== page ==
This matter has to be considered in the light of the scarcity of accommodation generally. Cabinet realized that exservicemen’s organizations were pressing for the relinquishment of certain buildings that had been occupied by Commonwealth departments during the period of the war, so that ex-servicemen could establish themselves in their professions. Recognizing all the difficulties that were associated with the matter, Cabinet appointed a sub-committee, the chairman of which is the Minister for the Interior (Mr. Johnson), who, unfortunately, is ill at the moment, and therefore cannot be present to-day. The other members of the sub-committee include the Minister for Repatriation (Mr. Barnard) and my self. The committee has paid close attention to the requirements of all Commonwealth departments, and the availability of office space, not only in Sydney, but also in every other capital city. A subcommittee of that sub-committee devoted a whole day to the investigation of the matter in Sydney. Randwick was visited. The inadequacy of the facilities there was noted, and the matter was discussed on the spot with representatives of ex-servicemen’s organizations and the Repatriation Department. At Grace Building, an examination was made of the plan, and of the allocation of space for different departments on all floors. An investigation was made of the possibility of providing accommodation in Dymock’s Building, which has been mentioned, as well as in other buildings. Having investigated the matter from every aspect, the conclusion was reached that, in the light of the demands for accommodation by all Government departments, as well as by other departments of governmentassociated with the activities of exservicemen, and the Repatriation Department - because that is not the only department which is concerned with exservicemen - the best that could be done for the time being was to allocate the ninth floor of Grace Building for repatriation purposes, and to allow the Taxation Department to occupy the tenth floor as a temporary expedient, requiring that department to relinquish it and make it available to the Repatriation Department in accordance with the original plan as soon as other accommodation could be provided. Illustrating how closely the matter was examined, I point out that an investigation was made of the possibility of dividing the city of Sydney into two zones, one being on the north side and another on the south side of the city. Those ex-servicemen requiring treatment who live on the south side were to be asked to continue to go to Randwick, and those who live on the north side were to be asked to receive treatment at Grace Building.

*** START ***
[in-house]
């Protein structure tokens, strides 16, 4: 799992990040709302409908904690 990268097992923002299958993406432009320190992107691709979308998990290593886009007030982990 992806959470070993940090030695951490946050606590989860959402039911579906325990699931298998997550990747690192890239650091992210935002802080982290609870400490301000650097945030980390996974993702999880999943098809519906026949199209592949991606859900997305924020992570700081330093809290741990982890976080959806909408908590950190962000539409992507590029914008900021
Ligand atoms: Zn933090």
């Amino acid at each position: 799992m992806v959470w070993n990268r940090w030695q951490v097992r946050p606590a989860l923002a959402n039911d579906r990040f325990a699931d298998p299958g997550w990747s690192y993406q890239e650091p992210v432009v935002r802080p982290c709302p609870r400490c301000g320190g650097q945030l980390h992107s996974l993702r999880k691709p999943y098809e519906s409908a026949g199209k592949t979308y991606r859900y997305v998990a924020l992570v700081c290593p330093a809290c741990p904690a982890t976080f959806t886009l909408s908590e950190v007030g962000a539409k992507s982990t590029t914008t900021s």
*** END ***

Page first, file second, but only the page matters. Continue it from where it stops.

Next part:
– That is a stupid idea.
– It is not a stupid idea.
– Of course it is. The honorable gentleman will admit that, if he knows anything about Sydney’s transport system.
– I reiterate, that it is not a stupid idea. It is obvious that men who live on the north side have to pass through the city in order to go to Randwick. That is only one aspect which was investigated. I have mentioned it merely in order to show that a most complete investigation was made by the subcommitter of Cabinet before a decision was reached. The Taxation Department is at present located in the Commonwealth Savings Bank building, where it is very greatly overcrowded. One of the first decisions of the sub-committee on accommodation when it commenced its investigations was that the space allowed per person in government departments should be reduced to the ‘minimum required under health regulations. In accordance with this decision, the spaced fixed was 75 square feet per person. The allowance in the Taxation Department at present is very much less than 75 square feet per person, and the provision of further accommodation for that department is absolutely essential.
– Why did not the Government think about that months ago, and retain the office space which it allowed to pass out of its possession?
– The honorable member has asked in this House from time to time why the Government was delaying the return of certain buildings to their owners. That, of course, is not the only consideration. One difficulty is that the Commonwealth has not now the power that it had in war-time, when, under a National Security Regulations, it could say, “We require this building for defence purposes, for the accommodation of a government department “. The Government has not the constitutional power to-day to retain possession of some buildings, and the only alternative would be to acquire them compulsorily. Immediately action along those lines had been taken, the honorable member for Wentworth (Mr. Harrison) would be the first to object.
– The Minister’s time has expired.
Motion (by Mr. Scully) put -
That the question be now put.
The House divided. (Mb. Speaker - Hon. j. S. Rosevear . )
Majority . . . . 11
Question so resolved in the affirmative.
Question put -
That the House do now adjourn.
The House divided. (Mr. Speaker - Hon. j. S. Rosevear.)
Question so resolved in the negative.
– I move - ; - I move -
That, in accordance with the provisions of the Commonwealth Public Works Committee Act 1913-1936, the following work be referred to the Parliamentary Standing Committee on Public Works for investigation and report thereon, namely : - “ The Erection of Permanent Administration Offices, Canberra, Australian Capital Territory “.